Law Society of Singapore v CNH

JudgeSundaresh Menon CJ,Andrew Phang Boon Leong JCA,Steven Chong JCA
Judgment Date19 May 2022
CourtHigh Court (Singapore)
Docket NumberOriginating Summons No 3 of 2021
Law Society of Singapore

[2022] SGHC 114

Sundaresh Menon CJ, Andrew Phang Boon Leong JCA and Steven Chong JCA

Originating Summons No 3 of 2021

Court of Three Judges

Legal Profession — Disciplinary proceedings — Respondent solicitor pleading guilty to taking photographs of his colleague's chest, brassiere and panties — Respondent sentenced to four weeks' imprisonment — Respondent failing to appear in subsequent disciplinary proceedings — Whether disciplinary proceedings could proceed in respondent's absence — Whether due cause for disciplinary action established — Whether respondent's misconduct attested to character defects rendering respondent unfit to be member of legal profession — Whether respondent's misconduct caused grave dishonour to standing of legal profession — Whether there were any mitigating factors — Whether respondent's lack of seniority warranted lower sanction — Whether respondent's punishment in criminal proceedings could be taken into account in determining appropriate disciplinary sanction

Held, granting the application and striking the respondent off the roll:

(1) OS 3 could be heard and determined notwithstanding the respondent's absence, pursuant to s 104 of the LPA. The court had made an order for substituted service on the respondent and, in accordance with this order, service had been effected and proof of service provided by affidavit: at [40] and [41].

(2) Due cause for disciplinary action under s 83(2)(h) of the LPA had been established. Based on r 23(1) of the Legal Profession (Disciplinary Tribunal) Rules (2010 Rev Ed), the DT was entitled to accept the documents tendered in the respondent's criminal proceedings – including the Statement of Facts and the Certificate of Conviction – as evidence of the facts stated therein and was thus entitled to find that the facts underlying the charges preferred by the Law Society were made out. The respondent's misconduct plainly fell within s 83(2)(h) of the LPA: at [48] and [50].

(3) The respondent's misconduct attested to character defects rendering the respondent unfit to be a member of the legal profession. First, the respondent's conduct was premeditated and persistent. Second, the respondent had pressured V to “drop the case” against him, which reflected his cynical and exploitative attitude towards V. Third, the respondent had abused V's trust in him as a close friend and as a colleague. Fourth, the respondent's failure to plead guilty at an early stage evinced a lack of remorse. Further, as a lawyer himself, the respondent knew, or at least ought to have known, that the prolonged delay would have caused emotional stress and anxiety to V. Finally, the respondent's complete absence from the proceedings before the DT and before the court underscored the utter lack of remorse on his part: at [53], [54], [58], [59], [62], [63], [65] and [66].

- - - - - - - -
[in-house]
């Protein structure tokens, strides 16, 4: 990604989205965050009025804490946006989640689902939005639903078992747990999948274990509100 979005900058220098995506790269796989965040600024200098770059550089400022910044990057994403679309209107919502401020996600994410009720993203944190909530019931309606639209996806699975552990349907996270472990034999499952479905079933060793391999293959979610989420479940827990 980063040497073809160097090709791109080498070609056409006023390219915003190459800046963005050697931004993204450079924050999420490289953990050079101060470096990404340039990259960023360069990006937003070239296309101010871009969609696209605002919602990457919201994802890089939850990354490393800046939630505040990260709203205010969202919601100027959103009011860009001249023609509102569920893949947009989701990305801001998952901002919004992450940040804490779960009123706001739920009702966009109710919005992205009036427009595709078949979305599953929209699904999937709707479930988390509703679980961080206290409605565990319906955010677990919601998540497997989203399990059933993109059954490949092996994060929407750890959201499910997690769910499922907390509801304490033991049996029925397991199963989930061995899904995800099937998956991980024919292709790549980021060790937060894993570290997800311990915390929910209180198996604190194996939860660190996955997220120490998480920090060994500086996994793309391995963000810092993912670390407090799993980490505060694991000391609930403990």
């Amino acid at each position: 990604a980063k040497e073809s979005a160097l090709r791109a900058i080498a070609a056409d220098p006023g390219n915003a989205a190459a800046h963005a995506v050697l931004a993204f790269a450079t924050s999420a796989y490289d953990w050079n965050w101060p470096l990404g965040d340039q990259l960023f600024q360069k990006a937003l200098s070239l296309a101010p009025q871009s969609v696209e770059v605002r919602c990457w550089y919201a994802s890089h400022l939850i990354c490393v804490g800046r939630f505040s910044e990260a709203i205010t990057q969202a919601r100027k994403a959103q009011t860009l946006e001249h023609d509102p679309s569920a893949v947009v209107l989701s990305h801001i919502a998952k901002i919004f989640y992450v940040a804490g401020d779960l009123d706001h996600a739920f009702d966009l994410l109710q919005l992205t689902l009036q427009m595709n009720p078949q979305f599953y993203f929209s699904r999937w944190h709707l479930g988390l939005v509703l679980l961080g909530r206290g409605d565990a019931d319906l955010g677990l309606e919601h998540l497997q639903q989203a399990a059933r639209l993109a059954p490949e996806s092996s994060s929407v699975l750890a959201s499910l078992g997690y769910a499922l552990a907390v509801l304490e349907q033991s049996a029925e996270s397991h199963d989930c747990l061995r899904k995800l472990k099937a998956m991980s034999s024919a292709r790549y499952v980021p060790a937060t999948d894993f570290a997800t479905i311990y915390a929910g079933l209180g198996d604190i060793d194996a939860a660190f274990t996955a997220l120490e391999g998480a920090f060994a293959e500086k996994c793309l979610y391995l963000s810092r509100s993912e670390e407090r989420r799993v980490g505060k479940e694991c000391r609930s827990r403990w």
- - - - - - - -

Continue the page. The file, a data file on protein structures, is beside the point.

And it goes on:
(4) The respondent's misconduct had also caused grave dishonour to the standing of the legal profession. First, the conduct in question was egregious and would besmirch the reputation of the legal profession if the respondent were allowed to remain on the roll. Second, the respondent had committed these offences in the workplace against his colleague, which sullied the expectation that colleagues would not abuse or violate one another: at [69] and [70].

(5) There were no mitigating factors in the present case. The respondent had totally ignored the proceedings and had not sought to mount any attempt at mitigation: at [71].

(6) The court did not accept the Law Society's submission that a lower sanction might be warranted in this case than in Law Society of Singapore v Ismail bin Atan[2017] 5 SLR 746 just because the errant solicitor in that case was a senior lawyer of about 20 years' standing and stood in a supervisory position in relation to the victim, while the respondent in the present case was a fellow junior lawyer in the same team as V. While seniority was relevant as an aggravating factor, absence of an aggravating factor was not a mitigating factor. That being said, the fact that an errant solicitor was relatively junior could be mitigating if such inexperience explained or mitigated the misconduct. In the present case, however, there was no nexus between the respondent's inexperience and his misconduct: at [75] to [77].